Limitations in the technology adoption theories to appropriately study all types of innovations have prompted studies to further move beyond the dominant paradigms of the DO1 theory and the TOE framework. In this study, we define an innovation as any idea, practice or object that is perceived by an individual or other unit of adoption (Rogers, 2003; Rogers, 1983). In this regard, we consider both social media platforms and their adoption for information sharing as innovation. Social media as a technological innovation is different from existing IT technologies. Its features, including effective crowd sourcing tool for testing new products and services as well as supporting intra and inter-organisational operations (Fosso Wamba and Carter, 2014), supporting peer to peer interaction and social networking, which in turn allow for the democratisation of knowledge and information (Constantinides, 2014), enabling stakeholders and government to communicate, collaborate and engage in governance (Oliveira and Welch, 2013) and creating a user-oriented information sharing ground where any people or organisation can create or circulate information content (Kim et al., 2010), considerably differentiate it from other IT technologies.
Against this backdrop, in order to understand the factors affecting the adoption of social media by WNGOs there is the need to develop a new model. In this study, we follow an approach similar to that used by (Chong et al., 2009) and merges the study to a set  of  determinants related to the Diffusion of Innovation (DOI), the Technology-Organisation-Environment (TOE) framework and an additional new determinant in adoption studies called Information Sharing Behaviour (ISB). The model proposed comprises of four dimensions: technological, organisational, environmental and information sharing behaviour dimensions.
Technological factor dimension
The first dimension, technological factor, refers to the barriers of technology adoption and its perceived benefits (Aghaunor and Fotoh, 2006). Technological factors such as relative advantage, complexity and compatibility significantly influenced innovation adoption (Robinson, 2009). Relative advantage is defined as the degree to which an innovation is perceived as being better than the idea it supersedes (Rogers, 2003). According to Aghaunor and Fotoh (2006), what affects the adoption of an innovation is whether the innovation is seen as beneficial.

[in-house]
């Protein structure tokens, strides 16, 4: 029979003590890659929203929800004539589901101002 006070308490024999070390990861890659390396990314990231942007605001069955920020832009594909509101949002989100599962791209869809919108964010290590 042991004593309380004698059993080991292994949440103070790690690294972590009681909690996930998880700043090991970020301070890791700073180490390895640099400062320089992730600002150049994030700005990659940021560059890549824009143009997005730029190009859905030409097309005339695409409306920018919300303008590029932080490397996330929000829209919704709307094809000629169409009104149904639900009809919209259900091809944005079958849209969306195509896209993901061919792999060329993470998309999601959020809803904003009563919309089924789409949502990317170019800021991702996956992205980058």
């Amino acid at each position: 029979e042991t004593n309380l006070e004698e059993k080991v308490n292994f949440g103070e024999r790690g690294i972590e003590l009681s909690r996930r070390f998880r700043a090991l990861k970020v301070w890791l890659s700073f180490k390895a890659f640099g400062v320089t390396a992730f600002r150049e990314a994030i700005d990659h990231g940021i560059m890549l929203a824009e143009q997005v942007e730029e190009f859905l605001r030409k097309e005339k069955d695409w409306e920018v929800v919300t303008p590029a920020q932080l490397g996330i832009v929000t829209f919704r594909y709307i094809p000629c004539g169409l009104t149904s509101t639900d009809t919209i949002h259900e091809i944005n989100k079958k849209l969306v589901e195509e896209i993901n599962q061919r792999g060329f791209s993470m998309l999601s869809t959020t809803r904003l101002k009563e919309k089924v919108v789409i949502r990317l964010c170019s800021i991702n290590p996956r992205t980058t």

Compatibility is defined as the degree to which an innovation is perceived as consistent with a pre-existing system. Previous innovation adoption studies have found compatibility to positively and significantly influence innovation adoption in organisations (Kinuthia, 2015; Li, 2010). Issues including compatibility with users’ value, beliefs and past experiences of their social system are considered as the factors influencing adoption of innovation (Fichman and Kemerer, 1999).
The next feature “complexity”, been reported to have negative associations with innovation adoption (Rogers, 2003). A high level of perceived complexity will negatively affect innovation, such as the social media adoption. According to Nagy et al. (2014), innovations that are simpler to understand and use are adopted faster than those requiring the development of new skills and understanding. Accordingly, we hypothesise that: